Growing Patterns is a finalist in the nonfiction category for Page Ahead’s Best Books for Kids 2011. Page Ahead is an organization that puts books into the hands of kids in Washington state. I love groups like Page Ahead! I will be headed to Seattle next month to attend Page Ahead’s Party at the Library Bistro, which looks like a great space to celebrate books.
I am helping my mother and aunt with a family tree project. Both of them have been collecting facts, stories, and photographs on and off for decades. We think these are some of the oldest photographs we have in the family.
Thought to be Bridget Healy Queeny Dillon, who came to the United States in early adulthood. She was married to Mr. (?) Queeny and had two daughters. After Mr. Queeny died, she married Patrick Edward Dillon. Together they had a son, Richard Joseph Dillon, born on August 6, 1853, pictured here. Bridget is my great-great-great grandmother. Guessing young Richard to be less than two years old, it would seem this photograph would be from the late 1850s. Is this possible? Likely? Is it a daguerreotype?
This is a photo of Catherine Weber. She is the mother of the first husband of my great-great grandmother, Clara Elizabeth Kraemer Otte (Gutting).
Our family history website is on my website here. You need to be a member of the family with login privileges to make changes and to view information on living family members. Contact me here, if you are family and want to join.
My church is helping transform an empty lot into an edible forest.
Here is some background information:
“The Jesse Gates Edible Forest at Wells Church came into being when two dreams met at the corner of Bailey Avenue and Idlewild Street in Jackson. In 2009, Wells Church acquired the property, concerned that the vacant house might become a source of trouble. Our dream was to replace the building with a garden that could be enjoyed by the neighborhood.
Children attending Galloway Elementary School walk past the house twice a day, and middle-schoolers stand in the front yard every morning waiting for the bus. Having that old vacant house right there didn’t seem like a good idea. We tore down the house and planted a lawn to provide some “green space” while we considered ideas for turning the lot into an appealing garden.
Then, we heard about the Mississippi Urban Forest Council, an organization aimed at promoting quality urban and community forestry in Mississippi. One of their goals was the establishment of a model “edible forest” to encourage the development of local orchards and vegetable sites and community gardens as one way to improve the health and welfare of Mississippians.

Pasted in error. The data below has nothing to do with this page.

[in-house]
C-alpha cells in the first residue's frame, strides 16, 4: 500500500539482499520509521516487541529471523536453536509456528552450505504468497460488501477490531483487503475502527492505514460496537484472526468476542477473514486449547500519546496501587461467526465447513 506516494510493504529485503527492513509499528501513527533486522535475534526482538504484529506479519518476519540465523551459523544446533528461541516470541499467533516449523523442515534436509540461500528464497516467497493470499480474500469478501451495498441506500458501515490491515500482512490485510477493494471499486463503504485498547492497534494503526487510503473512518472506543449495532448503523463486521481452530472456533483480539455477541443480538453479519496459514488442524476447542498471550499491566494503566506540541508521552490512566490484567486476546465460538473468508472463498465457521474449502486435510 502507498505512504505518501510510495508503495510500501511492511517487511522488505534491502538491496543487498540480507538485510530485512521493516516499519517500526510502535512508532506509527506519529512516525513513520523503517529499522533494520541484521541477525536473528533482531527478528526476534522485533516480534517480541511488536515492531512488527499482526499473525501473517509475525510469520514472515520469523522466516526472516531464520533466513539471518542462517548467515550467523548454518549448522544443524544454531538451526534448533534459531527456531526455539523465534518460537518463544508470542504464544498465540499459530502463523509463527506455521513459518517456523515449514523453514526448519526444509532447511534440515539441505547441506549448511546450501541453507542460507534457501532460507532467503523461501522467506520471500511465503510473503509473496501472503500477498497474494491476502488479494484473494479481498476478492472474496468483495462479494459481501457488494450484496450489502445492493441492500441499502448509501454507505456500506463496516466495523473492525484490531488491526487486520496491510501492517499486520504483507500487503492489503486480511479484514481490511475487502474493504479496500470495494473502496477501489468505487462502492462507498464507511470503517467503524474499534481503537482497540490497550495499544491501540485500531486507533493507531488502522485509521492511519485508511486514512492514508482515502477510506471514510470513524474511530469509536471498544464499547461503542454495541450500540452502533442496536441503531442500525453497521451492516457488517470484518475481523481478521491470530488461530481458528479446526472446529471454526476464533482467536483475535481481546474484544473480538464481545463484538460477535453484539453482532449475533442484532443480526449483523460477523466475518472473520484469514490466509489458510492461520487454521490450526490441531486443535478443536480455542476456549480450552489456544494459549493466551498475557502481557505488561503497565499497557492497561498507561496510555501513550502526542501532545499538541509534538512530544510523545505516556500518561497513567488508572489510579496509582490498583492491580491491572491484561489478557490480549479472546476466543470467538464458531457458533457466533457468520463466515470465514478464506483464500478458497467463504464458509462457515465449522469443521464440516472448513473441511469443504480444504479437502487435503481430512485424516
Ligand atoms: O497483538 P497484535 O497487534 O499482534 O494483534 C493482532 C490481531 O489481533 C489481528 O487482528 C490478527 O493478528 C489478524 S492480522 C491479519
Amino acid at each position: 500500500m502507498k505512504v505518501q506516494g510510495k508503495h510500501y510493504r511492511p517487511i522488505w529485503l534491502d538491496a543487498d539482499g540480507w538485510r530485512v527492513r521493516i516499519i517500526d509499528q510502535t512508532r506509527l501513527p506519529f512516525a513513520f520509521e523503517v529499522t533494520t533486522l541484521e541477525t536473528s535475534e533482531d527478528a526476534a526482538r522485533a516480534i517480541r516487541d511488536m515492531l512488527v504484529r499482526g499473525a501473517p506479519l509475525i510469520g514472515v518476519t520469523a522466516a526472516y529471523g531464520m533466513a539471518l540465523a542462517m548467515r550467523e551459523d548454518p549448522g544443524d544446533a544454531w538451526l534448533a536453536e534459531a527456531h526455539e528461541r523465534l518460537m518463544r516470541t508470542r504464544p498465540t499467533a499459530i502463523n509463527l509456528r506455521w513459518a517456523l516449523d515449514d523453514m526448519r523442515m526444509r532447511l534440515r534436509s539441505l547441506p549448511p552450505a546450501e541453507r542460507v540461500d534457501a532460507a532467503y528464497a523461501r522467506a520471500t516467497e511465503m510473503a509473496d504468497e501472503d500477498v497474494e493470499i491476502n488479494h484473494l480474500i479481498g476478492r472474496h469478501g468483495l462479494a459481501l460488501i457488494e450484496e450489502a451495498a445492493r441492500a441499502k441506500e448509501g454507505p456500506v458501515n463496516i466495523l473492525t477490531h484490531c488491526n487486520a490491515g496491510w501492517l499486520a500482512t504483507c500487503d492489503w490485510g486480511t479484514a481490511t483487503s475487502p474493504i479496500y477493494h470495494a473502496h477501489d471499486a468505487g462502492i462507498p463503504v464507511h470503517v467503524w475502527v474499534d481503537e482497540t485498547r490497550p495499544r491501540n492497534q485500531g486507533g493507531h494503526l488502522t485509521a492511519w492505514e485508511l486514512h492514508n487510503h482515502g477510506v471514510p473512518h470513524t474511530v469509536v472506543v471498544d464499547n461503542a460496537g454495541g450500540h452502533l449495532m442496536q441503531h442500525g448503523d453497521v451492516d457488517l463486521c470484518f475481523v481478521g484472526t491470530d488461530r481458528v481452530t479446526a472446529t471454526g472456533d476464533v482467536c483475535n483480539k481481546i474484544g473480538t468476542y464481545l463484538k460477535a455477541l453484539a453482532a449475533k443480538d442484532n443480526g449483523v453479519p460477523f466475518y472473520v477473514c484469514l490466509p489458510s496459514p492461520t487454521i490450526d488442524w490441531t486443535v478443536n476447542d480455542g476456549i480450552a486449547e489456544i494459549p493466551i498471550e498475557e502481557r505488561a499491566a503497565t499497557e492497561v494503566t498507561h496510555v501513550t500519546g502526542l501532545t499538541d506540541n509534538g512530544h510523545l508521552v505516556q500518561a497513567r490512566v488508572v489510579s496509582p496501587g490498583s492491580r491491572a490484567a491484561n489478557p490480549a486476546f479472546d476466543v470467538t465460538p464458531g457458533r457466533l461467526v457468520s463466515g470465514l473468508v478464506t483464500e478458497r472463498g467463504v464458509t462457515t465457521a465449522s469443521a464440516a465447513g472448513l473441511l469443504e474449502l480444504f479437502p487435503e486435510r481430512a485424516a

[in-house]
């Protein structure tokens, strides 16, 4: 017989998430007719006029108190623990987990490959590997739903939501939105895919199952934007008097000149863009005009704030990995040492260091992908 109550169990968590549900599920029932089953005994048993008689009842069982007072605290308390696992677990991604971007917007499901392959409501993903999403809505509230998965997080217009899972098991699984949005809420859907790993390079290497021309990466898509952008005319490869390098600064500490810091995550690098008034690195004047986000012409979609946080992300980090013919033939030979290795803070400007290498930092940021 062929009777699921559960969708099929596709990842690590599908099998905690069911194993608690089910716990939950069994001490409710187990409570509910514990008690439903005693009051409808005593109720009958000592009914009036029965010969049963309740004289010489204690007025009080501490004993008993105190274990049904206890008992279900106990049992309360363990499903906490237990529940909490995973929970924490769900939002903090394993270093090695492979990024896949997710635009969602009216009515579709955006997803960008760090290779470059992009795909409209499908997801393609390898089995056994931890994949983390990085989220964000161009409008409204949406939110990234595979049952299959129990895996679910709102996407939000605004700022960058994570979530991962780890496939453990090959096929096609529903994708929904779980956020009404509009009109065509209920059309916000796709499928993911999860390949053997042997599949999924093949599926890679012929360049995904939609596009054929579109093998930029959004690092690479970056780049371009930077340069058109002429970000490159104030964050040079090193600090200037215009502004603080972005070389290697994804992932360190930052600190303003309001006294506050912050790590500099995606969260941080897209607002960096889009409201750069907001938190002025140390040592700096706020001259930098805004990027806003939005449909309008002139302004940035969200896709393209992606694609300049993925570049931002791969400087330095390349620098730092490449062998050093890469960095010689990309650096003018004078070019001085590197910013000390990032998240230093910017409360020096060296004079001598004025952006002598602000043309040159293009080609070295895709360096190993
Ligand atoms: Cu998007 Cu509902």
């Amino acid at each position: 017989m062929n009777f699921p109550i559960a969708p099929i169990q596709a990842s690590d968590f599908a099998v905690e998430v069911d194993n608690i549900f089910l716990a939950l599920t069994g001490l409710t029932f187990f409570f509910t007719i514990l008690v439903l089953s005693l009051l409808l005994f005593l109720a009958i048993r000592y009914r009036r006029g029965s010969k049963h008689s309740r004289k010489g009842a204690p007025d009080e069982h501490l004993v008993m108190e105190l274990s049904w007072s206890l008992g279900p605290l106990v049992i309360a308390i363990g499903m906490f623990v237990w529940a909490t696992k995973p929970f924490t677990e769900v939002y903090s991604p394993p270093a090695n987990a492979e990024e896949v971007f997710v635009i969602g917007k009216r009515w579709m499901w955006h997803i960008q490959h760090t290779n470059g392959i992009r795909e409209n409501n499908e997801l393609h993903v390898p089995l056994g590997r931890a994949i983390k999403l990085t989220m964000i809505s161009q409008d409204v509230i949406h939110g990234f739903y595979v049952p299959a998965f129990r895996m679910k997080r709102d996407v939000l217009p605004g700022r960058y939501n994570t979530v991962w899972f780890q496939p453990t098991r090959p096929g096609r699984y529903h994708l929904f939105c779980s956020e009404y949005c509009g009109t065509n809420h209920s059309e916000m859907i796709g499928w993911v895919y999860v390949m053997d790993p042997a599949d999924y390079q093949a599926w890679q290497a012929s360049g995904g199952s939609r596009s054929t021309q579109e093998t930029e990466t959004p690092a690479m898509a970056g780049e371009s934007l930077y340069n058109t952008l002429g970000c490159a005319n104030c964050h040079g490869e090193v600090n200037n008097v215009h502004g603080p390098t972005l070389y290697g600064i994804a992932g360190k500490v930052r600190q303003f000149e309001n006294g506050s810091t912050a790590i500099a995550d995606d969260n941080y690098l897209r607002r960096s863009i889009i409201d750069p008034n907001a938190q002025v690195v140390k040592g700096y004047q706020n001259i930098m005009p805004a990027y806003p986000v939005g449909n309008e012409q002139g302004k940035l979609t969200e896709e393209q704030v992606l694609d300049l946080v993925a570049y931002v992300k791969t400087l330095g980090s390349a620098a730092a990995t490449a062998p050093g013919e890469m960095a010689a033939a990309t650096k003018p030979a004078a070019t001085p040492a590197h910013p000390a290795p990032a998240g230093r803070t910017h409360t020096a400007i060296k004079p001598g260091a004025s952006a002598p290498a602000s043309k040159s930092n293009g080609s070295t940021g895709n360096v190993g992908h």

With help from the Mississippi Department of Agriculture and Commerce, our dream of a welcoming garden and the council’s dream of a model “edible forest” came together at the corner of Bailey and Idlewild. And the work began.
The mission of the project includes providing a model for growing local sources of fruits and vegetables, encouraging individual healthy eating and providing alternative sources of income by growing local produce.
The “Edible Forest” includes 26 fruit trees and multiple herbs and vegetables. It will be managed by local volunteers.
Part of the project includes community and citizen education regarding which edible plants can be grown locally for fresh produce. If you would like to be included in this information please send your email to the Mississippi Urban Forest Council at email@example.com.
Shortly after work on the project began, we tragically lost one of our own young persons, Jesse Allen Gates, a talented musician and artist. Our Council and Board voted unanimously to dedicate this Edible Forest in his memory.
We invite you to drop by and visit the Jesse Gates Edible Forest at Wells Church, then contact the Mississippi Urban Forest Council for advice on how to develop one for your community.”
Richard and I are helping to document the transformation. We are getting help from lots of people, including the students who participate in after school programs at Operation Shoestring.
Here are some photographs we took at two work days: